VAS Aero Services

One of the world’s largest airline parts distributors is poised for take-off to a whole new level, as senior vice president of asset management and operations Alain Berube tells Pamela Derringer.



VAS Aero Services (formerly Volvo Aero Services), now has the freedom and the financial backing to become a one-stop-shop for surplus new and used airplane parts, just as the airline industry has come to recognize the value of what the company has to offer.

“A decade ago, airlines were afraid of buying used parts,” recalls Alain Berube, VAS’ senior vice president of asset management and operations. “Now they are under rising cost pressures and have gotten smarter about buying good used parts when it makes sense in the later years of a plane’s life expectancy,” he says.

VAS has been growing strong partnerships with airlines, OEMs and MROs (maintenance and repair operators) for many years, but its parent company Volvo Aero halted a complementary engine repair venture and then realized that VAS’ aftermarket business did not fit with its revised focus.

All that has now changed. H.I.G. Capital LLC, an $8 billion Miami-based global investment firm, recently bought VAS from Volvo Aero, with ambitious plans to expand the company. “VAS is the industry leader,” says Bret Wiener, an H.I.G. managing director. “Aftermarket aviation component services is an attractive market. This is an opportune time in the industry cycle to invest,” he says, and an opportunity to help VAS’ “outstanding management team” in its next phase of growth.

Berube concurred. “H.I.G. sees us as a very strong player—one of the top five—with an extremely good network of large partners/customers, experienced management, good employees and robust internal operational processes.”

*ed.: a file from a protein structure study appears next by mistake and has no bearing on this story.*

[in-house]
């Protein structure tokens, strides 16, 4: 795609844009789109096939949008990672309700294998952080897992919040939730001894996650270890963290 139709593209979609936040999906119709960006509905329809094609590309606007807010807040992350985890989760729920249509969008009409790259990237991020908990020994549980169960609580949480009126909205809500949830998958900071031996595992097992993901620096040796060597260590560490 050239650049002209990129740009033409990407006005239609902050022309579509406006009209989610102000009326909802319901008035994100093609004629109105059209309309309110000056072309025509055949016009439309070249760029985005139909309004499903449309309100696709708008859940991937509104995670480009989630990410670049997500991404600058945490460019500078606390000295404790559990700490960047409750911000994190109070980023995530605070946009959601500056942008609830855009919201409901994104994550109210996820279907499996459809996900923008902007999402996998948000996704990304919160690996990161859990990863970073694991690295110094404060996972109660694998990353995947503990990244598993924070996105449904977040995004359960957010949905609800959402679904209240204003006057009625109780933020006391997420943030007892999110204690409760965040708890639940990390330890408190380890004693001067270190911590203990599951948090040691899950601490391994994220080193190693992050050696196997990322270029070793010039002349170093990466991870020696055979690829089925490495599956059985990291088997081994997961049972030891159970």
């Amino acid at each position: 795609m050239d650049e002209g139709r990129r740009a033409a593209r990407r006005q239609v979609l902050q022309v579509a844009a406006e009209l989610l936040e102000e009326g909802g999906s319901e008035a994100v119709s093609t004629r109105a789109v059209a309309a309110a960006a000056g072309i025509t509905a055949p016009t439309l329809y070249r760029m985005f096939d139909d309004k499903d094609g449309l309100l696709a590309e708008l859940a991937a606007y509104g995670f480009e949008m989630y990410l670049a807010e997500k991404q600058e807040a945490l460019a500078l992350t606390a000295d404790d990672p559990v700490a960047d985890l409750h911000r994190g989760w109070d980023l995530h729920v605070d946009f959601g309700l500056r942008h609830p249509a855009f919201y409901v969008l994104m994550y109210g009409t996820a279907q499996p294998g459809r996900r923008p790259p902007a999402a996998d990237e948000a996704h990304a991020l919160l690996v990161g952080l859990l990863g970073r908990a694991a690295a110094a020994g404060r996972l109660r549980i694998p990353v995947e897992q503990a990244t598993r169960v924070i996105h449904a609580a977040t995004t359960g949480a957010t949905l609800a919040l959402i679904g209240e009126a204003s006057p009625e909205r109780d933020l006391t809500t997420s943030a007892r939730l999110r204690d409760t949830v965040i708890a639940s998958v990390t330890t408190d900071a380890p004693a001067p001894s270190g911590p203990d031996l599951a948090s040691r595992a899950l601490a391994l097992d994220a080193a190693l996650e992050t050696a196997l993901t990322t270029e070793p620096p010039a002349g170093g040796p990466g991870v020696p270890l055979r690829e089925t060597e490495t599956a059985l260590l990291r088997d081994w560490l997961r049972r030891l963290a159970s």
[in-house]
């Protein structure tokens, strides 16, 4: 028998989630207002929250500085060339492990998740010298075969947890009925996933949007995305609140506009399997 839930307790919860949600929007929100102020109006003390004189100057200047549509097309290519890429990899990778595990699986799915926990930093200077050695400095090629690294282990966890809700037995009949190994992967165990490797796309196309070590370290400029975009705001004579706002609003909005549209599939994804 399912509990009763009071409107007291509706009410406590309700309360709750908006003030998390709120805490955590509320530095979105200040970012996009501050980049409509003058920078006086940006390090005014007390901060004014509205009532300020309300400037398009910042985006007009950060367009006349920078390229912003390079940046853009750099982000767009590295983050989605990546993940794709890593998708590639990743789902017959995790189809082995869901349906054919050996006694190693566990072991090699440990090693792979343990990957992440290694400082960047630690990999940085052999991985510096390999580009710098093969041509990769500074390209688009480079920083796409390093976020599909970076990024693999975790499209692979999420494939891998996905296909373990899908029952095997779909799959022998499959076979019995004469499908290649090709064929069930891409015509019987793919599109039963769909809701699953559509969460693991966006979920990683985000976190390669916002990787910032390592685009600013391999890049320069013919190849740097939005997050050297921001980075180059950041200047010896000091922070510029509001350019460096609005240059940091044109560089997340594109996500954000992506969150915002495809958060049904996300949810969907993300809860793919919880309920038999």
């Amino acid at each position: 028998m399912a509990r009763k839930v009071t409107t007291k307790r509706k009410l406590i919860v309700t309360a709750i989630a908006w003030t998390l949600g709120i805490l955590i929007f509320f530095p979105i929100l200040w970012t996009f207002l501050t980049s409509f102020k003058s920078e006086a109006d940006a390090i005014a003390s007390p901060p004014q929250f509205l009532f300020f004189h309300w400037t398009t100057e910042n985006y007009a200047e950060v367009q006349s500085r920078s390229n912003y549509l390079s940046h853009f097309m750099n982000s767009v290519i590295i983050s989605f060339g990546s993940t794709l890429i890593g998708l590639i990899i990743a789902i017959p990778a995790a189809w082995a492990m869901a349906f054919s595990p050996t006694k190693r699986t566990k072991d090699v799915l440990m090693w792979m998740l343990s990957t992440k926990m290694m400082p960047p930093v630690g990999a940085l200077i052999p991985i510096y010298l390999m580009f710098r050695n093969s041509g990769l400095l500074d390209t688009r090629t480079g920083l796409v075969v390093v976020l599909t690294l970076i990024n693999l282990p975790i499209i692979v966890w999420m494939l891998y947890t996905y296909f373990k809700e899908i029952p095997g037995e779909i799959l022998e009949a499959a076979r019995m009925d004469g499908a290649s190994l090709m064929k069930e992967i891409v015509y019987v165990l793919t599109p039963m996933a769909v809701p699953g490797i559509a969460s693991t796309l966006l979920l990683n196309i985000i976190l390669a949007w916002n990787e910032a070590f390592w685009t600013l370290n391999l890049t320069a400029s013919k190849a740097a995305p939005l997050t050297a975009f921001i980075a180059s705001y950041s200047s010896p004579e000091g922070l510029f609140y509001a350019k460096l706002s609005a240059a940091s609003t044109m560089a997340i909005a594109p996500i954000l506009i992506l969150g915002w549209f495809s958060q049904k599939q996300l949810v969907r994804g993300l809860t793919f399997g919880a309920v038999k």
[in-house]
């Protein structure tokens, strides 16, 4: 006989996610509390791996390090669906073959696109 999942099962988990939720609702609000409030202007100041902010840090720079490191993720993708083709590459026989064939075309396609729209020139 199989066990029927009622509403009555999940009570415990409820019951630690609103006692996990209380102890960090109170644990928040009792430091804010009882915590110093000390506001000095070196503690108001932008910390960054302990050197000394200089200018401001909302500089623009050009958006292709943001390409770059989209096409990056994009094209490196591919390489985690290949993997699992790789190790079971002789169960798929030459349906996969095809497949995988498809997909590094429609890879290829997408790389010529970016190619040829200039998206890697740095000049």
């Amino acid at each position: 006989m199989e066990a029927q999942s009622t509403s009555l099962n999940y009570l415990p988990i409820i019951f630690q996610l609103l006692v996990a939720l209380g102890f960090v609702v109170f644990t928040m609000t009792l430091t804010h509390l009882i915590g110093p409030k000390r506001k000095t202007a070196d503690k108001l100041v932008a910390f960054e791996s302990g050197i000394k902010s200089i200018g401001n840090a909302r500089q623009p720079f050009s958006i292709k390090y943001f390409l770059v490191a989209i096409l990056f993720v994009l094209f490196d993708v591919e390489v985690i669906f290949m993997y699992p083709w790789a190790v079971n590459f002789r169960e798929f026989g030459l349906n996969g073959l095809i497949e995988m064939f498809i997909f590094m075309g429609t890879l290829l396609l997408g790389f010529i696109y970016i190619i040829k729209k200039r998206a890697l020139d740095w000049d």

The timing couldn’t be better. VAS has bounced back from its lackluster performance in 2009 with a 25 percent boost in revenues this year, an indicator that the $250 million company is growing market share.

Underlying VAS’ growth is a series of astute business decisions over the past few years. Not only did management grow the company while minimizing risk but it recruited customers as partners in acquiring and selling used parts, sharing the work and the profits. Now VAS is further optimizing operations by striving to reduce the number of its suppliers to a quarter of its former levels (previously as high as 80) to improve quality, delivery and warranty guarantees.

And, finally, VAS recently launched a new e-commerce website with its complete inventory of some 500,000 part numbers, containing the history and documentation of each one. Customers can get a quote with a single click and have the part delivered the next day. The website will not only give global exposure to VAS’ inventory but will also enable it to focus on its major customers and spend less time processing low-value orders, Berube says.

The company also recently moved one of its four regional warehouses from Tulsa to Kansas, consolidating two supply programs in larger, less expensive space with room for expansion, and yet still located close to major customers. The company has also optimized business processes by implementing SAP Enterprise Resource Management software and it continues to optimize logistics by subcontracting transportation services from a division of its former corporate owner.